Attachments forums

List of attachments posted on this forum.

All files on forums: 70784


amdudus, Thu Jul 19, 2018 6:40 am

Multi-frame analysis
Multi ... what? Frame analysis. You know, I came to you to study technical analysis, and you frighten me with terrible words. Calm down! Nothing complicated. Multifram analysis is when we analyze the same currency pair (or another asset) at once on several timeframes. You yourself know that any price can be seen on the chart: Problem. Traders often get confused with this. On the 4-hour chart, they see a signal for sale, on a 15-minute chart for a purchase. Where to run, who should complain? Maybe just sit on one timeframe and ignore all the others? Oh, great idea. You can also throw a coin for reliability. Let's understand: what timeframes need to be used and how. The question of which timeframe is better to trade is asked very often. And it is constantly given the wrong answer when a newcomer chooses a timeframe, which does not suit him psychologically at all. Green, inexperienced traders want at once a lot of money in the shortest time. Such naive cuties with big eyes. Therefore, they naturally choose a 1-minute or 5-minute chart. However, with time it turns out that most of these timeframes have a continuous upset stomach and emotional frustration. The frenzied price of these TFs provokes incredible greed, disables brains and most lose money in turbo mode. For some it is convenient to sit on the 1-hour chart. We have to wait much longer, the signals to the entrance are much less. But much more time to analyze the market and there is no hurry. At the same time, there are people who work steadily with the 15-minute schedule, and 1-hour does not interest them at all. And of course a frequent guest in the terminals - several TFs on one screen at once: So what's with the best timeframe? The whole point of Dow's theory is that we do a price review from the senior TF to the youngest and get, therefore, a complete picture of the market. A timeframe is just a detail of the price movement. It is always the same, a glass of prices is always the same. Just the price can be looked at least in a minute, at least monthly. When it comes to basic TF, it is too fast for one, too slow for another. This is normal, it should be so. You will still try them all, so the question of a permanent timeframe is purely rhetorical. Before looking for signals and inputs on "small" charts, it is advisable to analyze:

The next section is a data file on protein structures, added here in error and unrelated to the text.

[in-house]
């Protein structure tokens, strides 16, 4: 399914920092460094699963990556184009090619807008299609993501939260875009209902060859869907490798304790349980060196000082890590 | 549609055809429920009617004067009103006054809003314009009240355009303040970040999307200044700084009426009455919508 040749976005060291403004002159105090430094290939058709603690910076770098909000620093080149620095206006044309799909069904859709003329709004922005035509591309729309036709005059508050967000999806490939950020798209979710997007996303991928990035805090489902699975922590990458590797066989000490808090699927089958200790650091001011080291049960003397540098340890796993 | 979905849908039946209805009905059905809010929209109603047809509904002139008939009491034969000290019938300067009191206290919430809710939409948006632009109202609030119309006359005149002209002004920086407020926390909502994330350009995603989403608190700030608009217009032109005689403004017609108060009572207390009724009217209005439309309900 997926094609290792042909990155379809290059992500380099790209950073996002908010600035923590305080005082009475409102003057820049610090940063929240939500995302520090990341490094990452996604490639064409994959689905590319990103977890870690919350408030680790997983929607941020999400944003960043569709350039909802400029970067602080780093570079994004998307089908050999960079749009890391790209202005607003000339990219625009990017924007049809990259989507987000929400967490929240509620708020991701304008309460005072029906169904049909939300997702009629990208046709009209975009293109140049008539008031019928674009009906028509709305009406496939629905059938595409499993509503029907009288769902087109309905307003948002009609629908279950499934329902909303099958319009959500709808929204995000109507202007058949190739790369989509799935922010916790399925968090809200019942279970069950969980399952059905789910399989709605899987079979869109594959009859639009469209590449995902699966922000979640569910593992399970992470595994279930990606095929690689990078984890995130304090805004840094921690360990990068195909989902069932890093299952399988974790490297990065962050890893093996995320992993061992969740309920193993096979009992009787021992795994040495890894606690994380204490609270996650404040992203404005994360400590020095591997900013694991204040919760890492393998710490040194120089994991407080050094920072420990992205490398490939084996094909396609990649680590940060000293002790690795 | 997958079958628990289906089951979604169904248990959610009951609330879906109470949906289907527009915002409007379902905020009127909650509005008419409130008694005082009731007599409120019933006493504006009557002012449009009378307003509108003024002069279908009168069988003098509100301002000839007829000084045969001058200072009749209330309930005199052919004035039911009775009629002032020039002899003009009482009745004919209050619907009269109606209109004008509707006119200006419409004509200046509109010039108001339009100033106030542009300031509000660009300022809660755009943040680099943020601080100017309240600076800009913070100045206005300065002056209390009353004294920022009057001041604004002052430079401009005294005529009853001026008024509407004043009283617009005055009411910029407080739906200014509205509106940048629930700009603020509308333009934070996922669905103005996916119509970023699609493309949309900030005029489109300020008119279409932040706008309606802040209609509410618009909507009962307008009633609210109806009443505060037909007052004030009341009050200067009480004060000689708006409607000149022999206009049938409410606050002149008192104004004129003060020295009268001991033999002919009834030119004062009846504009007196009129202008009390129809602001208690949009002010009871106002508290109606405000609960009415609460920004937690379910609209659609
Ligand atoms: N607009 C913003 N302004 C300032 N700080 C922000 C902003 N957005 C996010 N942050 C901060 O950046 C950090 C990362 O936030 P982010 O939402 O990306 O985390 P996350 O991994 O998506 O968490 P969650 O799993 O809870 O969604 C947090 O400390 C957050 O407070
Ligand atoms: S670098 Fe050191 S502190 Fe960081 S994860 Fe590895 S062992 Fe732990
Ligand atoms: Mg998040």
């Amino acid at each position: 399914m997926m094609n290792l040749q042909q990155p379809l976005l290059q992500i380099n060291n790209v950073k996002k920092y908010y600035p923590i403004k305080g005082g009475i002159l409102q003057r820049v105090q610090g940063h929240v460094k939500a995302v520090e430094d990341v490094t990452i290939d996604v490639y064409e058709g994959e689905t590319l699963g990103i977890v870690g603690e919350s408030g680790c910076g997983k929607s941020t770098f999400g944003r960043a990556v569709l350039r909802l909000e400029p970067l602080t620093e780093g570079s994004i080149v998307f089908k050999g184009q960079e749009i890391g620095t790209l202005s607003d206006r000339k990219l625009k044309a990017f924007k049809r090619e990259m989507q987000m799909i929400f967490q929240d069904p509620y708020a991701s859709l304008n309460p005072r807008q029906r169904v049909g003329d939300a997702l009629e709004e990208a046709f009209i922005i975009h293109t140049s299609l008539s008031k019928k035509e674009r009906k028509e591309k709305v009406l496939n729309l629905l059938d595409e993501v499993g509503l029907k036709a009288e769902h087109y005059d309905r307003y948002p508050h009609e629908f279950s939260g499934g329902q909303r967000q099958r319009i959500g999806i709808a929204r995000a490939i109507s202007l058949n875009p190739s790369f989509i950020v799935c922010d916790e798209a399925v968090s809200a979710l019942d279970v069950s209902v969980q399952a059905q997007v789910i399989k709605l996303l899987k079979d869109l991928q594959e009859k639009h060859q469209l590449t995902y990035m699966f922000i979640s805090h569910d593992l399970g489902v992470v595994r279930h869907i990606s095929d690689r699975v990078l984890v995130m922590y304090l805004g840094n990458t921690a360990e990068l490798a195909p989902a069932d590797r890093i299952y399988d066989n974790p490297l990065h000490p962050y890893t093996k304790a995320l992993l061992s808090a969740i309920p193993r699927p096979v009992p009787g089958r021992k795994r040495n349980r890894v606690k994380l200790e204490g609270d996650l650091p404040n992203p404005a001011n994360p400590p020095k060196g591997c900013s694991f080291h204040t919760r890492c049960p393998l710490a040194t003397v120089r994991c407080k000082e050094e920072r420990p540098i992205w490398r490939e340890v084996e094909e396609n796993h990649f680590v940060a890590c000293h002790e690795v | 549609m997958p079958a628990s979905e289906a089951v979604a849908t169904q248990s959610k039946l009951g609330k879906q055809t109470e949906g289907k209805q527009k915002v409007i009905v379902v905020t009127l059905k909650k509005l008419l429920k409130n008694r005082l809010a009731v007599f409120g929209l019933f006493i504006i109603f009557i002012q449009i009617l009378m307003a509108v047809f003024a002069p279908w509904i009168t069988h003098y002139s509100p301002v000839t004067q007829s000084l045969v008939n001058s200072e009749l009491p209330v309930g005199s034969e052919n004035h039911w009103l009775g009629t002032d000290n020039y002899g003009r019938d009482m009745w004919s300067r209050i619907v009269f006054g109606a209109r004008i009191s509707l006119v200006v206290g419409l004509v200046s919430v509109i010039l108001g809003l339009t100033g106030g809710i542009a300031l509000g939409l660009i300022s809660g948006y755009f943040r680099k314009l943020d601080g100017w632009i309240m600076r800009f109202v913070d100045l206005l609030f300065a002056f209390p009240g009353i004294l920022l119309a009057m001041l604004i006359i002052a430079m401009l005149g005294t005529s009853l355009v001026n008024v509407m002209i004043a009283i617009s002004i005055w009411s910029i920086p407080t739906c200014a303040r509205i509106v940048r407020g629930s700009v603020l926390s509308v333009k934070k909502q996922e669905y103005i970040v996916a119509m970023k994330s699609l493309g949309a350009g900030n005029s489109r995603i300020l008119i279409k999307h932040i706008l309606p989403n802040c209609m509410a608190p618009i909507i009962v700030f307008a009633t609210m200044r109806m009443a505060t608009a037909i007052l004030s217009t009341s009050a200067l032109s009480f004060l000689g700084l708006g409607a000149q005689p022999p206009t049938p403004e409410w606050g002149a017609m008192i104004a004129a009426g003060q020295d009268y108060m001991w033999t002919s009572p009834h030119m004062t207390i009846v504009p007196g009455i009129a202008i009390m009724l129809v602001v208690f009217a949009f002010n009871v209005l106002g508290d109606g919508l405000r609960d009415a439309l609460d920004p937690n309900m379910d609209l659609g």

• 4-hour (or even daily) chart;
• 1 hour chart.
When you see the whole picture as a whole - the chances for successful trading decisions increase significantly. Multiframe analysis is the basis, which complements the Dow theory and, in fact, is based on it. First you need to choose a global timeframe, after which you learn how to detail it. And, on the contrary, enlarge small timeframes to get a general picture of what is happening. Never enter into transactions without checking the situation on senior TF. Otherwise, you risk getting stuck on one timeframe and certainly miss an important market move. You can watch the timeframes one by one or several at a time on the same screen.
All files in topic